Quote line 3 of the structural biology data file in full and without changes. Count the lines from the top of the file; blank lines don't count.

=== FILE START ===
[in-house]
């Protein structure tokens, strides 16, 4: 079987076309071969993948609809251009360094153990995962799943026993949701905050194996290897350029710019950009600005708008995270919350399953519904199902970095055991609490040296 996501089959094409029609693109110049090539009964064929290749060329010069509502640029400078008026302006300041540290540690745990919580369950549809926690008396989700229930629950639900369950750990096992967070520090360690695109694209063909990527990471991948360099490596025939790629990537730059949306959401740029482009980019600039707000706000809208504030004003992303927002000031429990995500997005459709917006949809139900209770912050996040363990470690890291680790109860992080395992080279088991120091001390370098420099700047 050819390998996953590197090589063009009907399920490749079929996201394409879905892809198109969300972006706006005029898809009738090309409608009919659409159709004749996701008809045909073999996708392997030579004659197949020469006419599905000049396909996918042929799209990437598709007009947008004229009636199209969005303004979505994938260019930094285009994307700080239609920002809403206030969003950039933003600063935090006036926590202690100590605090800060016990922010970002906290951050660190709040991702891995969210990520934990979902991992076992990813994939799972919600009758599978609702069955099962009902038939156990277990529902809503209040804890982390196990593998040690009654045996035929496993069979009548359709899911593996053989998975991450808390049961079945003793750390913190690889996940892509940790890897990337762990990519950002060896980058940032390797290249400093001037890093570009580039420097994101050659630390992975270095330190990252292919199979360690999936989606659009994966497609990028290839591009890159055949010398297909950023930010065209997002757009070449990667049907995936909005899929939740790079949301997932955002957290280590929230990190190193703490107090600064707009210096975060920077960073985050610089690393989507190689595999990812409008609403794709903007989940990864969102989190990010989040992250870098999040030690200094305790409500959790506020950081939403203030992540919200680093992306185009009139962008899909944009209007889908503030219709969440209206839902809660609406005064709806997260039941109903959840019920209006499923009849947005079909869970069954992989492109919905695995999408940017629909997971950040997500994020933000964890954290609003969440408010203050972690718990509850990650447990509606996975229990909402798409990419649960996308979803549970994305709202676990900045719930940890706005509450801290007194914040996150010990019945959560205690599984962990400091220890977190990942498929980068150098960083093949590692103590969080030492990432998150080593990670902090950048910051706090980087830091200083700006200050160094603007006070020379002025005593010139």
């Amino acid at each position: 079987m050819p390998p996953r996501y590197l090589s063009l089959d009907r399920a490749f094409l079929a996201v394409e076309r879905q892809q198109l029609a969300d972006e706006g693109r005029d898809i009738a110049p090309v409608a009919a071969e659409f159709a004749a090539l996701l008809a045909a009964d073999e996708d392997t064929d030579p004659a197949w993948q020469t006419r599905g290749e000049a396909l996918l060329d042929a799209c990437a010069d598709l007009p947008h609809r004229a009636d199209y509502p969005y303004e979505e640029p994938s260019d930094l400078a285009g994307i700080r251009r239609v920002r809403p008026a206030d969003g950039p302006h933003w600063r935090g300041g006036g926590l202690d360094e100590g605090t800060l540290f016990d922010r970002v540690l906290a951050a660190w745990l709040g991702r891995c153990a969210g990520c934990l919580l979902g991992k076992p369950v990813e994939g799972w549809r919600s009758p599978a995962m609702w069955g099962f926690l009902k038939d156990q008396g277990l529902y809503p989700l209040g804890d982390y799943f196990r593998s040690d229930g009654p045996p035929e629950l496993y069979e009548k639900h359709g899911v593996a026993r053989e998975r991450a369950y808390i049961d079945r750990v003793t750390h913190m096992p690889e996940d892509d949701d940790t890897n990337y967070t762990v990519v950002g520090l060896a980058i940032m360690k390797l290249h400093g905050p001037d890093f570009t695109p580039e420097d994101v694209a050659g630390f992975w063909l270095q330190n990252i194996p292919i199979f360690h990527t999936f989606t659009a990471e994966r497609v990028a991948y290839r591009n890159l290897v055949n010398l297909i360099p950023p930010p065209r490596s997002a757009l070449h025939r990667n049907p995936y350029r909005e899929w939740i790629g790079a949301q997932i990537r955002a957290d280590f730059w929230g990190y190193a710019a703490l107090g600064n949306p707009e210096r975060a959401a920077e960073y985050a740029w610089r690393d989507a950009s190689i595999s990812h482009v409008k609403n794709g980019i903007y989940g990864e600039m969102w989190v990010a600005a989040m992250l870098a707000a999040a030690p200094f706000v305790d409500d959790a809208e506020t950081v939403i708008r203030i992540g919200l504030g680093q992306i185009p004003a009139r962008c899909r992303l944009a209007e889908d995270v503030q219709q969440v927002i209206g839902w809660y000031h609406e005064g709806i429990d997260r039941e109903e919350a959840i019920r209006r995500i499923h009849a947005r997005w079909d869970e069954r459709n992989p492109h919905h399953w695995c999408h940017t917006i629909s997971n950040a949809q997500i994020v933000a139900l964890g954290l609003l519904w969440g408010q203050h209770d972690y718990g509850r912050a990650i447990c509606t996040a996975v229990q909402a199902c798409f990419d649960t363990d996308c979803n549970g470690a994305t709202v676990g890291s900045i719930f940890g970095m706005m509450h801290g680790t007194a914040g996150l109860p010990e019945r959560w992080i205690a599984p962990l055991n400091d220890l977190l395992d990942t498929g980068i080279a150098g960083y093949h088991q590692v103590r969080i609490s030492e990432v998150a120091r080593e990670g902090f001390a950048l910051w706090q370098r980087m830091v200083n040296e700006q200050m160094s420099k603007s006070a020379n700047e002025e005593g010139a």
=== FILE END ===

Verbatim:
């Amino acid at each position: 079987m050819p390998p996953r996501y590197l090589s063009l089959d009907r399920a490749f094409l079929a996201v394409e076309r879905q892809q198109l029609a969300d972006e706006g693109r005029d898809i009738a110049p090309v409608a009919a071969e659409f159709a004749a090539l996701l008809a045909a009964d073999e996708d392997t064929d030579p004659a197949w993948q020469t006419r599905g290749e000049a396909l996918l060329d042929a799209c990437a010069d598709l007009p947008h609809r004229a009636d199209y509502p969005y303004e979505e640029p994938s260019d930094l400078a285009g994307i700080r251009r239609v920002r809403p008026a206030d969003g950039p302006h933003w600063r935090g300041g006036g926590l202690d360094e100590g605090t800060l540290f016990d922010r970002v540690l906290a951050a660190w745990l709040g991702r891995c153990a969210g990520c934990l919580l979902g991992k076992p369950v990813e994939g799972w549809r919600s009758p599978a995962m609702w069955g099962f926690l009902k038939d156990q008396g277990l529902y809503p989700l209040g804890d982390y799943f196990r593998s040690d229930g009654p045996p035929e629950l496993y069979e009548k639900h359709g899911v593996a026993r053989e998975r991450a369950y808390i049961d079945r750990v003793t750390h913190m096992p690889e996940d892509d949701d940790t890897n990337y967070t762990v990519v950002g520090l060896a980058i940032m360690k390797l290249h400093g905050p001037d890093f570009t695109p580039e420097d994101v694209a050659g630390f992975w063909l270095q330190n990252i194996p292919i199979f360690h990527t999936f989606t659009a990471e994966r497609v990028a991948y290839r591009n890159l290897v055949n010398l297909i360099p950023p930010p065209r490596s997002a757009l070449h025939r990667n049907p995936y350029r909005e899929w939740i790629g790079a949301q997932i990537r955002a957290d280590f730059w929230g990190y190193a710019a703490l107090g600064n949306p707009e210096r975060a959401a920077e960073y985050a740029w610089r690393d989507a950009s190689i595999s990812h482009v409008k609403n794709g980019i903007y989940g990864e600039m969102w989190v990010a600005a989040m992250l870098a707000a999040a030690p200094f706000v305790d409500d959790a809208e506020t950081v939403i708008r203030i992540g919200l504030g680093q992306i185009p004003a009139r962008c899909r992303l944009a209007e889908d995270v503030q219709q969440v927002i209206g839902w809660y000031h609406e005064g709806i429990d997260r039941e109903e919350a959840i019920r209006r995500i499923h009849a947005r997005w079909d869970e069954r459709n992989p492109h919905h399953w695995c999408h940017t917006i629909s997971n950040a949809q997500i994020v933000a139900l964890g954290l609003l519904w969440g408010q203050h209770d972690y718990g509850r912050a990650i447990c509606t996040a996975v229990q909402a199902c798409f990419d649960t363990d996308c979803n549970g470690a994305t709202v676990g890291s900045i719930f940890g970095m706005m509450h801290g680790t007194a914040g996150l109860p010990e019945r959560w992080i205690a599984p962990l055991n400091d220890l977190l395992d990942t498929g980068i080279a150098g960083y093949h088991q590692v103590r969080i609490s030492e990432v998150a120091r080593e990670g902090f001390a950048l910051w706090q370098r980087m830091v200083n040296e700006q200050m160094s420099k603007s006070a020379n700047e002025e005593g010139a």